He has coached under Barry Switzer and Jimmy Johnson. He worked for Cowboys owner Jerry Jones. He’s collected championships at the college and NFL level.
Dave Campo, 67, has the career credentials and longevity that command respect in the coaching profession. So perhaps it was worth listening on Tuesday, when Campo, now KU’s assistant head coach, lobbied for Kansas interim head coach Clint Bowen to take over the program in a full-time capacity at the end of the season.
“This is a young man’s game,” said Campo, who arrived at KU in 2012 alongside former head coach Charlie Weis. “They made the right decision for the long term, in my opinion.
“Now my opinion is not going to make any difference at the end of this whole thing. But Clint’s ready, and he knows what to do. He understands this community; he understands the culture of the University of Kansas and the people in this community. And hopefully we have enough firepower that he gets the job. That’s what I’m hoping.”
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The firepower, of course, would be victories, which could go a long way toward boosting Bowen’s candidacy for the full-time gig.
For now, Bowen has six more games in his interim audition — seven total weeks to prove to the Kansas brass that he’s the man to guide the program into the future. The first two weeks featured a road loss at West Virginia and a 27-20 loss to Oklahoma State last Saturday in Lawrence. Now comes the next test, a road trip to Texas Tech on Saturday.
Kansas athletic director Sheahon Zenger has said that Bowen, a former KU player and assistant, will be a candidate for the full-time job. But KU also plans to conduct a national search to find a coach to move the program forward from the Weis era, which ended Sept. 28 after just six victories in two-plus seasons.
For now, though, Bowen has at least one advocate in Campo, the long-time NFL assistant and former head coach of the Dallas Cowboys from 2000-02.
“I think he’s one of the best young coaches I’ve been around,” Campo said. “I think he’s more ready than I thought he was. He’s done a lot of little innovative things that you need to do to get a program going. And he has the ear of the players.”
In early 2012, Weis hired Campo to come to Kansas to be his defensive coordinator. Campo, who had worked the previous four seasons as the Cowboys’ defensive backs coach, was paid $500,000 annually and was poised to give the Jayhawks’ staff a nice carrot while recruiting the state of Texas. Bowen, who had worked at KU as an assistant under Mark Mangino, also returned to Kansas in 2012. The year before, Bowen was also working in the state of Texas, serving as the defensive coordinator at North Texas. Through a mutual coaching contact, Campo came to know of Bowen’s coaching skills.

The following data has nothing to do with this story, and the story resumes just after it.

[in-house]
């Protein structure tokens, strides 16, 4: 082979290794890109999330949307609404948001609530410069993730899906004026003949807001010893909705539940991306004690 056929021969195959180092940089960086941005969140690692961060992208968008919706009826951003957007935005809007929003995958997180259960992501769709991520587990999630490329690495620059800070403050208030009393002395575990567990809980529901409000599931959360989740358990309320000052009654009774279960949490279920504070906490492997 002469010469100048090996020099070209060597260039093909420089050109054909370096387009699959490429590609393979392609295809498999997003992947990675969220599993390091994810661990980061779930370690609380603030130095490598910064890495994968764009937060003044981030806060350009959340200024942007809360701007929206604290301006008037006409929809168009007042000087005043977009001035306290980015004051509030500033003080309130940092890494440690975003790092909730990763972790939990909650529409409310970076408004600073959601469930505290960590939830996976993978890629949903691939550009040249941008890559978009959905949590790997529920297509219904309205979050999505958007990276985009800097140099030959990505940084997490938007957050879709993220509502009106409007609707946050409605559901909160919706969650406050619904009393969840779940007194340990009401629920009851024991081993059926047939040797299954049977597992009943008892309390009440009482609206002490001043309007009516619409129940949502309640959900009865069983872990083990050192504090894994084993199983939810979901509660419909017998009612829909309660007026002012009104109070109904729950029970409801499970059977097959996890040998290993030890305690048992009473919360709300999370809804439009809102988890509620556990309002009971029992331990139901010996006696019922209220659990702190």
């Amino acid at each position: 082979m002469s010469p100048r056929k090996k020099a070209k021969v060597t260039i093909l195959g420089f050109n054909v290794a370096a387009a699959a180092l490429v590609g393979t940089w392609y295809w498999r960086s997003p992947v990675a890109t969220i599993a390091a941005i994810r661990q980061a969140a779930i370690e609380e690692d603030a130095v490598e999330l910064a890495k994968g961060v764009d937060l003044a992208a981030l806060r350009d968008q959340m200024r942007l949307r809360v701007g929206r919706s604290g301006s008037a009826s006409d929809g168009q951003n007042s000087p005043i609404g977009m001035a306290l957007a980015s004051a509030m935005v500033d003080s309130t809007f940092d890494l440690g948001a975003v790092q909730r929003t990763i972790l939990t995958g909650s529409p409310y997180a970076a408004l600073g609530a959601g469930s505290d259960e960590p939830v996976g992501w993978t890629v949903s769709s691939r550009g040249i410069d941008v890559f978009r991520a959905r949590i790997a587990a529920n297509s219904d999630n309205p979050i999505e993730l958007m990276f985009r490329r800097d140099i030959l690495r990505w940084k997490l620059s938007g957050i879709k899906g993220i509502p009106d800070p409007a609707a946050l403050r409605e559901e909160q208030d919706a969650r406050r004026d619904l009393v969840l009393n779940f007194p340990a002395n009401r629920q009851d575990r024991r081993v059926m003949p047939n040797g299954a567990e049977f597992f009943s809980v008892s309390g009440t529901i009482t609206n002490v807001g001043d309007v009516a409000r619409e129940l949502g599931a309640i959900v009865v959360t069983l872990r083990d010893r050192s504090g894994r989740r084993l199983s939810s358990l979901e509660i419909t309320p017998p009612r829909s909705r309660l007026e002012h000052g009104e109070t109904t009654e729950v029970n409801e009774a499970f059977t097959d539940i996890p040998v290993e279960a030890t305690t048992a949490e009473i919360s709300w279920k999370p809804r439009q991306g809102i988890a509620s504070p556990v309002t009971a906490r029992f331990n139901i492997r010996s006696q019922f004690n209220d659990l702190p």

“The thing that struck me more than anything else, he’s a very, very competitive, no-nonsense guy,” Campo said. “But he understands players. And to me, those are the best coaches.”
Campo wants to be clear that his support of Bowen has little to do with his own future at Kansas. But at 67, with the bulk of his career behind him, he feels comfortable in speaking freely about the future of the program.
“I’m not talking about me here,” Campo said. “Because it’s a young man’s game, and (Clint has) got that energy.”
Campo also wants to be clear that he’s not happy that “we got fired,” using the pronoun “we” to describe Weis’ dismissal.
“But I feel really good about our group of guys,” he said, speaking of the remaining staff, “and Clint’s doing a really good job.”
So as Kansas continues its search, there’s one vote for Bowen. After coaching alongside Bowen for parts of the last three seasons — and watching him take over as defensive coordinator in 2013 — Campo thinks Bowen is ready to lead Kansas.
“He loves the game of football,” Campo said. “He’ll stay here until 4 or 5 in the morning if he has to, to get the job done. That’s him.”